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Anthropologists have long argued that humans evolved an upright posture to allow walking on two legs, but a University of Utah biologist now wonders whether standing up is really about throwing punches.

In a new study, David Carrier shows that men generate much greater hitting force from a standing position than from kneeling. And downward strikes carry more than three times the force than upward strikes from either posture, according to his findings, published online Wednesday in the Public Library of Science journal PLoS ONE.

His results support the hypothesis that ancestral humans adopted bipedal posture so that males could fight with the strength of their forelimbs, making their punches more dangerous, according to Carrier. He also believes his findings could explain why women are more likely to fall for tall guys. Taller men could deliver blows downward, thus giving them an edge in competing for mates and defending territory and resources.

"If this were true, females who chose to mate with tall males would have had greater fitness for survival," he said.

Carrier's study, supported by a grant from the National Science Foundation, is sure to stir debate in anthropology circles because it suggests that men are innately aggressive.

"It's a very different perspective. That's what's great about Carrier. He's a creative thinker," said anthropologist Dan Lieberman, a Harvard professor of human evolutionary biology who studies running in a variety of animals. "He's making the argument that there is a performance advantage for a biped in hitting other people. It's good to challenge old ideas and come up with new ones."

Carrier contends his findings could shed light on the roots of human aggression.

"We are a relatively violent species," Carrier said. "If a goal is to reduce violence we need to understand our evolutionary history. It probably is a combination of things we were selected for. I'm saying one of those things is aggression."

His insights were inspired in part by watching the dogs he put up for adopting after they were used in scientific research. They tended to converge in his kitchen and when two unruly young males fought, he noticed they would rear up on their hind limbs. Many others mammals also stand up to fight, including anteaters, lions, bears, horses and even rodents.

Did ancient pre-bipedal hominids do the same when males squared off in competition for women?

Carrier has long studied the biomechanics of animal locomotion and had previously argued that running ability drove human evolution toward an upright posture. He once tried to chase down pronghorn, North America's speediest land animal, in a quest to show that humans evolved into great distance runners because it enabled ancestral humans to capture four-footed game.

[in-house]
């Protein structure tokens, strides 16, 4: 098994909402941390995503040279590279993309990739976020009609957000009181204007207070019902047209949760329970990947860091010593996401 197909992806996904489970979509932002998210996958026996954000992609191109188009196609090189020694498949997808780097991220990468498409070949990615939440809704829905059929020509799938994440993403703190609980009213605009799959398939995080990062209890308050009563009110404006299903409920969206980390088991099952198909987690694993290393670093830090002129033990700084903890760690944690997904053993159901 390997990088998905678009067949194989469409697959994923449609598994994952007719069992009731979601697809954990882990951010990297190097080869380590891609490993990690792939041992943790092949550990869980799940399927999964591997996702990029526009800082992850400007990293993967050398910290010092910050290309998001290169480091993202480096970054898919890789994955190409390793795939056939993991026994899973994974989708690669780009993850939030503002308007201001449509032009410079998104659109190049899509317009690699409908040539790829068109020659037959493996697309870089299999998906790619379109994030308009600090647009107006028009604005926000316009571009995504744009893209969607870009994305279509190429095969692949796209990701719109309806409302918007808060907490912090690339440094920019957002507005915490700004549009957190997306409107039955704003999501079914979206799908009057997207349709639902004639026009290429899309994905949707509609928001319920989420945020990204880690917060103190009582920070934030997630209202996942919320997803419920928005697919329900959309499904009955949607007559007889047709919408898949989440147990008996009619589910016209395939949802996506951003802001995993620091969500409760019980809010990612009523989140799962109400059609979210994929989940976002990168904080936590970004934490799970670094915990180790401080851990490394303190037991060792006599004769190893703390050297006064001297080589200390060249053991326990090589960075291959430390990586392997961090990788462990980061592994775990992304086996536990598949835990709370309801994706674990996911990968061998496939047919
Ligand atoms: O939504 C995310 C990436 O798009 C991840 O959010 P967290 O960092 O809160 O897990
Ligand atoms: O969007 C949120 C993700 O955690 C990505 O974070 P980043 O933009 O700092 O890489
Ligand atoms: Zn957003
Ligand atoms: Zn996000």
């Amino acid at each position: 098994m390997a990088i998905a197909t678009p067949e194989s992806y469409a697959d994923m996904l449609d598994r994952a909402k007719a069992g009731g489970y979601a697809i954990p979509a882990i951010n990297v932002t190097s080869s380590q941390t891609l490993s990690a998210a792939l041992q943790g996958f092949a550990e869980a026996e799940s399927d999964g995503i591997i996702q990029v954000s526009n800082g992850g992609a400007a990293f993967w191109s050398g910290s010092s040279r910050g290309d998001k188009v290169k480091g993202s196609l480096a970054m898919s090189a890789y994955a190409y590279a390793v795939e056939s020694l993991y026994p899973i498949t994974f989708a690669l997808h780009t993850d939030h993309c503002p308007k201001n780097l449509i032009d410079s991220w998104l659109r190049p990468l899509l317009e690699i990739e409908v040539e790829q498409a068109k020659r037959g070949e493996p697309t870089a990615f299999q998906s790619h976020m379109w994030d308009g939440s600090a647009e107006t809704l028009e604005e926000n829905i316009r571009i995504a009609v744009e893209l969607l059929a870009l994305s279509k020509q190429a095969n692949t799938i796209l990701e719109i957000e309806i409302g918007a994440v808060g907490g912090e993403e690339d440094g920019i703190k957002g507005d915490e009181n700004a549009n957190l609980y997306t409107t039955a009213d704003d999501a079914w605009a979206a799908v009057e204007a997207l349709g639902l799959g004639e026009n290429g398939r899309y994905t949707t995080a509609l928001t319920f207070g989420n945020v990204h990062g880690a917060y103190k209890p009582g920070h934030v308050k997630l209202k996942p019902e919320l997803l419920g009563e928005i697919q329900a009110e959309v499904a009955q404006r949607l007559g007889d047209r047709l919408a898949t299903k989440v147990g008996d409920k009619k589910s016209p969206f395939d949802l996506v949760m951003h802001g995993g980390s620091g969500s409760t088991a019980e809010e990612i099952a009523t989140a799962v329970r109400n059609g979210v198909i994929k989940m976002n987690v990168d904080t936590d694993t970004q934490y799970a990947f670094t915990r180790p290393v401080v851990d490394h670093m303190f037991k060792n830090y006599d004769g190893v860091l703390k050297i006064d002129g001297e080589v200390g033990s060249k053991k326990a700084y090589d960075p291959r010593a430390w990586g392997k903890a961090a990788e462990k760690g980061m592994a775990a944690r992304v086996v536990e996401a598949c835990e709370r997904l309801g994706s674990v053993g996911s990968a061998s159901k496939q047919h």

Scientists believe the upright gait was advantageous in the African savannah, the evolutionary crucible of humans up to 5 million years ago, because it allowed hominids to forage in tree branches, see over tall grass and shed body heat. But Carrier's perspective changed after he and others determined that bipedalism, or two-legged walking, is a less efficient way of covering ground.

"It cost more. There's no advantage in terms of speed, acceleration or endurance," Carrier said. "It's a complicated story because humans are exceptionally good endurance runners. The switch to bipedalism did not help us for endurance running, so we did it for other reasons."

To conduct his latest study, Carrier recruited eight to 12 men to participate in various punching analyses. He invited only participants with a background in boxing or marshal arts and ran them through tests designed to measure the power of their arm thrusts up, down, forward and sideways from standing and kneeling postures.

There was no match between the two positions. As Carrier expected, a standing man's blows in all directions were more dangerous.

According to Lieberman, sexual dimorphism, the physiological differences between males and females, is often associated with male aggression, which is rampant among the great-ape species. In advanced primates, males tend to be larger with stronger upper bodies than females.

"Males are beating up each other for access to females. The fossil record also shows canine [teeth] size in early hominids get smaller," he said. The flattening of the canine might have occurred because teeth became less important in fighting as forelimbs became more useful for subduing opponents.

Carrier "gives another line of evidence that body size really matters," Lieberman said. "Did we stand up to feed better, to walk better? We can now watch men punch each other."